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J Cell Biol. 1965 Sep 1;26(3):805-34.

STUDIES ON CILIA : II. Examination of the Distal Region of the Ciliary Shaft and the Role of the Filaments in Motility.

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  • 1Whitman Laboratory, University of Chicago, Chicago, Illinois.

Abstract

Termination of peripheral filaments of the axoneme of gill cilia of fresh-water mussels (Elliptio or Anodonta) occurs in characteristic fashion: (a) subfiber b of certain doublets ends leaving a single simplified tubular unit; (b) the wall of the unit becomes thick and may even obliterate the interior; and (c) the filament drops out of the 9 + 2 pattern. The order in which doublets begin simplifying is also characteristic. This may be determined by numbering the filaments, those with the bridge being 5-6, with the direction of numbering determined by the apparent enantiomorphic configuration (I to IV) of the cross-section. Shorter filaments can be identified in simplifying tips with mixed double and single peripheral units. In this material, laterofrontal cirri show a morphological specialization in the region where individual cilia simplify. The cilia studied run frontally from the body of the cirrus and point in the direction of effective stroke. The longest filaments (Nos. 3, 4, 5, 6, 7) appear as the doublets at the bottom of the cross-section, nearest the surface of the cell of origin. Above them, and above the central pair, a dark band (a section of a dense rod) runs through the matrix. The remaining filaments are the single units. Effective-pointing frontal and lateral ciliary tips end in a fashion similar to laterofrontal tips, although no dense band is present. For all effective-pointing tips studied, the order in which the peripheral filaments end appears to be Nos. (9, 1), 8, 2, 7, 6, 3, 4, 5. However, recovery-pointing lateral tips show a different order: Nos. 7, 6, 8, 5, 9, 4, 1 (3, 2), although the longer filaments are still at the bottom of the cross-section. In simple models of ciliary movement involving contraction of the peripheral filaments, filaments at the top of the cross-section should be longer, if any are. Such models are not supported by the evidence here. These results can be interpreted as supporting sliding-filament models of movement where no length change of peripheral filaments occurs.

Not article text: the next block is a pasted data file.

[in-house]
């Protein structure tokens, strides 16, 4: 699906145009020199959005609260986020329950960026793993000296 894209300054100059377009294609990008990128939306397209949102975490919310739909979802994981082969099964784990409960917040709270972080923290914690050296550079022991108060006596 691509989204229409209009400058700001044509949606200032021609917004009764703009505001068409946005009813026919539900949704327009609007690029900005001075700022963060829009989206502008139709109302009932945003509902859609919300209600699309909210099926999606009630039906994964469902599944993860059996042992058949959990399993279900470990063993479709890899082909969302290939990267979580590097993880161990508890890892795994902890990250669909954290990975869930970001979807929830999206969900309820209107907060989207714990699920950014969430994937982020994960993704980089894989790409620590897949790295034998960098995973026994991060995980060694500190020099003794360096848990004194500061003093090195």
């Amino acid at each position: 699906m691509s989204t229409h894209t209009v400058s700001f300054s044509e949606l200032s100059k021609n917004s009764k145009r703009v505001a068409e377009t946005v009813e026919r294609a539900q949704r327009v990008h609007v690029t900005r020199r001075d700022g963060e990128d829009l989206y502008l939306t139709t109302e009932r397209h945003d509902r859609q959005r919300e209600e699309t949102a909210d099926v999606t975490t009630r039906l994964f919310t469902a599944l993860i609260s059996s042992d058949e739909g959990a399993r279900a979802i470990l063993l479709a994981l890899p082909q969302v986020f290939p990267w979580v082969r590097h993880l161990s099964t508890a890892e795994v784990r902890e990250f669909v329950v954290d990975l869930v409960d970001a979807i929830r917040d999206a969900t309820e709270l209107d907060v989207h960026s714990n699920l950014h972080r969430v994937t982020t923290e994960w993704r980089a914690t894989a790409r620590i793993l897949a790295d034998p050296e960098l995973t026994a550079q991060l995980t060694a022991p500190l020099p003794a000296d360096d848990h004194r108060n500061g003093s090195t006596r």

PMID:
19866682
[PubMed]
PMCID:
PMC2106783
Free PMC Article
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